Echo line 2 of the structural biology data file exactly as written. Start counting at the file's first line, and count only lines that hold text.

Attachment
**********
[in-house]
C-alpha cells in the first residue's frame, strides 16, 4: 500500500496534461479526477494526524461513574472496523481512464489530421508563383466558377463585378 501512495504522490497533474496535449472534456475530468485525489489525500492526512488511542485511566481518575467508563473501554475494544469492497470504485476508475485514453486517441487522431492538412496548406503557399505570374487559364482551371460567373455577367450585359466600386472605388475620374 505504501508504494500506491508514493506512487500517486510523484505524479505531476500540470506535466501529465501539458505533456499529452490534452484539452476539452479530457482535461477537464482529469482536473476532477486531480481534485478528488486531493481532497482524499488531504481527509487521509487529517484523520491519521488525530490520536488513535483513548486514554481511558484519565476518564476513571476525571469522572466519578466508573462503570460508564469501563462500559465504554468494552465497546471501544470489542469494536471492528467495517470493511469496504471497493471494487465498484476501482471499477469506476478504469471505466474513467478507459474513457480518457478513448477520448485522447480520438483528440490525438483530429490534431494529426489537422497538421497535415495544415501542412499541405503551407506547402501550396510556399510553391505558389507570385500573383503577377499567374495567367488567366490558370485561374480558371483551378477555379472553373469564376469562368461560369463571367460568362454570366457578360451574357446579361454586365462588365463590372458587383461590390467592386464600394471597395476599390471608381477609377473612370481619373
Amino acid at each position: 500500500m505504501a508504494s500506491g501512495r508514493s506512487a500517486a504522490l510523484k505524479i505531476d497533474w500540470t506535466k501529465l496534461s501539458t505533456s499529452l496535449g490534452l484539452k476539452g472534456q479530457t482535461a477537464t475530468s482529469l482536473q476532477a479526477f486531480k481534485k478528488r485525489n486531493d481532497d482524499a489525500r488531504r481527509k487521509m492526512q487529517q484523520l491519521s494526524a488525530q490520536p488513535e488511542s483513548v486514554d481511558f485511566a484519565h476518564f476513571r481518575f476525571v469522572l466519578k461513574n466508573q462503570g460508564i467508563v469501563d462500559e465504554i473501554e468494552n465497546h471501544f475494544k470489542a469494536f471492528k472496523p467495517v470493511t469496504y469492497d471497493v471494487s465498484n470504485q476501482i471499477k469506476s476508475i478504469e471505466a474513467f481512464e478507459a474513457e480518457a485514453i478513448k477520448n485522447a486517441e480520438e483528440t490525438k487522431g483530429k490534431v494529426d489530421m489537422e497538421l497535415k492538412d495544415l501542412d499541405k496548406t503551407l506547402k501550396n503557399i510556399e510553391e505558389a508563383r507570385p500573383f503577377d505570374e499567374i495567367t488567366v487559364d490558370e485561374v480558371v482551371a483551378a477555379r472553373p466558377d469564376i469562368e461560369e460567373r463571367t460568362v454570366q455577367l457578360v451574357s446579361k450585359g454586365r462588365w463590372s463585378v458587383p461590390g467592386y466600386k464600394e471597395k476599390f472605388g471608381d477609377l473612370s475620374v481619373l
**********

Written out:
C-alpha cells in the first residue's frame, strides 16, 4: 500500500496534461479526477494526524461513574472496523481512464489530421508563383466558377463585378 501512495504522490497533474496535449472534456475530468485525489489525500492526512488511542485511566481518575467508563473501554475494544469492497470504485476508475485514453486517441487522431492538412496548406503557399505570374487559364482551371460567373455577367450585359466600386472605388475620374 505504501508504494500506491508514493506512487500517486510523484505524479505531476500540470506535466501529465501539458505533456499529452490534452484539452476539452479530457482535461477537464482529469482536473476532477486531480481534485478528488486531493481532497482524499488531504481527509487521509487529517484523520491519521488525530490520536488513535483513548486514554481511558484519565476518564476513571476525571469522572466519578466508573462503570460508564469501563462500559465504554468494552465497546471501544470489542469494536471492528467495517470493511469496504471497493471494487465498484476501482471499477469506476478504469471505466474513467478507459474513457480518457478513448477520448485522447480520438483528440490525438483530429490534431494529426489537422497538421497535415495544415501542412499541405503551407506547402501550396510556399510553391505558389507570385500573383503577377499567374495567367488567366490558370485561374480558371483551378477555379472553373469564376469562368461560369463571367460568362454570366457578360451574357446579361454586365462588365463590372458587383461590390467592386464600394471597395476599390471608381477609377473612370481619373